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  70. Server Push
    11

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  71. Predictive serving of resources
    Along with multiplexing, this is one of the most exciting
    features of HTTP/2, which enables us to predictively
    push content to a client’s cache

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  72. Only resources that are
    cacheable,
    non-idempotent and don’t
    include a request body

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  73. Accepting a promise
    en.html/login#
    PUSH_PROMISE
    Login-app.js, login.component.html

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  74. Rejecting a promise
    en.html/login#
    PUSH_PROMISE
    RST_STREAM

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  75. HTTP/2 Adoption
    State of support
    12

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  76. According to caniuse.com
    78.1% of browsers currently
    support HTTP/2
    ✱ 5.8% only partially and all of them over TLS
    (https)
    Client support
    Source https://w3techs.com/technologies/details/ce-http2/all/all

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  77. Client support stats

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  78. According to w3techs.com
    11.2% of websites currently
    implement HTTP/2
    Website adoption
    Source https://w3techs.com/technologies/details/ce-http2/all/all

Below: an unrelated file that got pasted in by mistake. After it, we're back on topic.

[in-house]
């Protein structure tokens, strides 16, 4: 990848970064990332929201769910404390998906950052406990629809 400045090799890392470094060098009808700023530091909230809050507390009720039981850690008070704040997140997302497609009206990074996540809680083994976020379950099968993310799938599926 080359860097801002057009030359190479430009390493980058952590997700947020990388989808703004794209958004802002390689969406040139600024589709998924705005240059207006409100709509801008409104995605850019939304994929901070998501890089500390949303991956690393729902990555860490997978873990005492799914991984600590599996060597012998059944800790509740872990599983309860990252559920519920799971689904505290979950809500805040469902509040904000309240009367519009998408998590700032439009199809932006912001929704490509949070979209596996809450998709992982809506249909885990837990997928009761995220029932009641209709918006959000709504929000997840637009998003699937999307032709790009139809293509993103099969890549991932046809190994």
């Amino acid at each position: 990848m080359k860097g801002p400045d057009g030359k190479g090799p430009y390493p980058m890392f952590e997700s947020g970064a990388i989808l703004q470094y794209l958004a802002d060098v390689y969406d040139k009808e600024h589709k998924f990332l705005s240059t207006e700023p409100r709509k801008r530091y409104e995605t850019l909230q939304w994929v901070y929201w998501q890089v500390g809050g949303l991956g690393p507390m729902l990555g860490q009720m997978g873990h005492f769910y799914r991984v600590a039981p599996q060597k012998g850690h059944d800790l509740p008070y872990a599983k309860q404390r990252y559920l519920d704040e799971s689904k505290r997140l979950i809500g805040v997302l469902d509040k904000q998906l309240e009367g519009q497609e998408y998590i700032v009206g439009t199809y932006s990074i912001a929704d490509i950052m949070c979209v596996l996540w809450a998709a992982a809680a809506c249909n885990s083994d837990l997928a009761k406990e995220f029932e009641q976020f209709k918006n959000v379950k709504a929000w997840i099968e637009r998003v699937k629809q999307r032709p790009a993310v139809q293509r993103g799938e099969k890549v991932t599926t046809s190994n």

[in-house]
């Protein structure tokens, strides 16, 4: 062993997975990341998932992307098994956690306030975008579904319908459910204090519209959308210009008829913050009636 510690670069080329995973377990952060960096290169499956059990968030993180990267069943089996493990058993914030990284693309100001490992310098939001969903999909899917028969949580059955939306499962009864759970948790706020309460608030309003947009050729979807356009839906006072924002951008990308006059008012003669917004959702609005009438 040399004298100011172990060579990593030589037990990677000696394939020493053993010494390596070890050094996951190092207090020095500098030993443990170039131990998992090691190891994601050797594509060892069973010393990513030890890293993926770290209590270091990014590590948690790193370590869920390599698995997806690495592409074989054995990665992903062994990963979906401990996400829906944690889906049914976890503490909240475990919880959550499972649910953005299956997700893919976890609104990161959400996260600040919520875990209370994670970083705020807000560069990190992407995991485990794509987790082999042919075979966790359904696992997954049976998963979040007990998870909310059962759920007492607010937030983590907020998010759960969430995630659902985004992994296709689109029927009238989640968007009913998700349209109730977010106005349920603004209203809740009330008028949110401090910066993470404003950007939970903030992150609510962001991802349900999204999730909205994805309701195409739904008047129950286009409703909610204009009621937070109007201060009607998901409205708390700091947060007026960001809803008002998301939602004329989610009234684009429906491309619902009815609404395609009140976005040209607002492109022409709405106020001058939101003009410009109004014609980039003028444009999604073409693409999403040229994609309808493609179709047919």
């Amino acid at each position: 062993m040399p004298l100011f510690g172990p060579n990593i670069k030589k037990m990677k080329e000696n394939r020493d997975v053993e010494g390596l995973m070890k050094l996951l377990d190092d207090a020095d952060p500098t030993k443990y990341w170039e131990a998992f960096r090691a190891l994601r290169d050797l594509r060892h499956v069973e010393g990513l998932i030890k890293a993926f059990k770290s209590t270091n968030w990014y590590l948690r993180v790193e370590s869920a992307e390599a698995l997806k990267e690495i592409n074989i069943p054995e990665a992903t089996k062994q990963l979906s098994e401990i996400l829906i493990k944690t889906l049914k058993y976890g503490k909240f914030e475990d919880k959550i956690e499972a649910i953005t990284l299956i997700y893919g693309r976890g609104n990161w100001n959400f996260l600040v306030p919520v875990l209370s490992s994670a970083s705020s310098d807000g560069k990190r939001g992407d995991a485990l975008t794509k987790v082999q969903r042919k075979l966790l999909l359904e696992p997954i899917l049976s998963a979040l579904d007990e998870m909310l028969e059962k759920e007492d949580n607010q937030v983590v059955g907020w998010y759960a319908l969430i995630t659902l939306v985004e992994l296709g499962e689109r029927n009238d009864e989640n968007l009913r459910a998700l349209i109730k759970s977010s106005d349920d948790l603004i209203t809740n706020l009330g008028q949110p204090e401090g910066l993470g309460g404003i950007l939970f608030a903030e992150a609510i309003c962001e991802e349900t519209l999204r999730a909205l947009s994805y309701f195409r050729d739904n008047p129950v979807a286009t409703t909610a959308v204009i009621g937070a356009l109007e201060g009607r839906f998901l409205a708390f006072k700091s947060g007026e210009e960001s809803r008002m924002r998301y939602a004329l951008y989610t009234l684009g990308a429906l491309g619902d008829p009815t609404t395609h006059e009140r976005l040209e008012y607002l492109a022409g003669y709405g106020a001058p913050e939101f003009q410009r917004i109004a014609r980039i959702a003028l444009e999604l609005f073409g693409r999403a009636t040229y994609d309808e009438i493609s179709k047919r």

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  79. Popular sites Sites that recently enabled h2
    ✱ Ouku.com
    ✱ 9gag.com
    ✱ Spotify.com
    ✱ Mercadolibre.com.br
    ✱ Softonic.com
    ✱ Netcentric.biz
    Website adoption
    ✱ Google.com
    ✱ Youtube.com
    ✱ Facebook.com
    ✱ Wikipedia.com
    ✱ Yahoo.com
    ✱ Goole.co.in
    ✱ Twitter.com
    ✱ Google.co.jp
    ✱ Instagram.com
    ✱ VK.com

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  80. Hosting Java Apps Node Applications
    ✱ node-http2
    ✱ node-spdy
    ✱ express JS 5.0
    Server side support
    ✱ Apache HTTP 2.4.17+
    ✱ Jetty 9.3+
    ✱ Tomcat 9

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  81. Akamai’s live demo
    Demo
    Akamai's Demo

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  82. The problem are our best
    practices
    13
    6

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  83. Over the years, frontend developers have
    come up with workarounds to the
    HTTP/1.1 over TCP issues, in order to
    optimize performance,
    given that 80% of a response loading time
    correspond to frontend components.

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  84. Grouping resources to minimize requests
    jquery.js
    modernizr.js
    main.js
    more.js
    jquery.js
    modernizr.js
    main.js
    more.js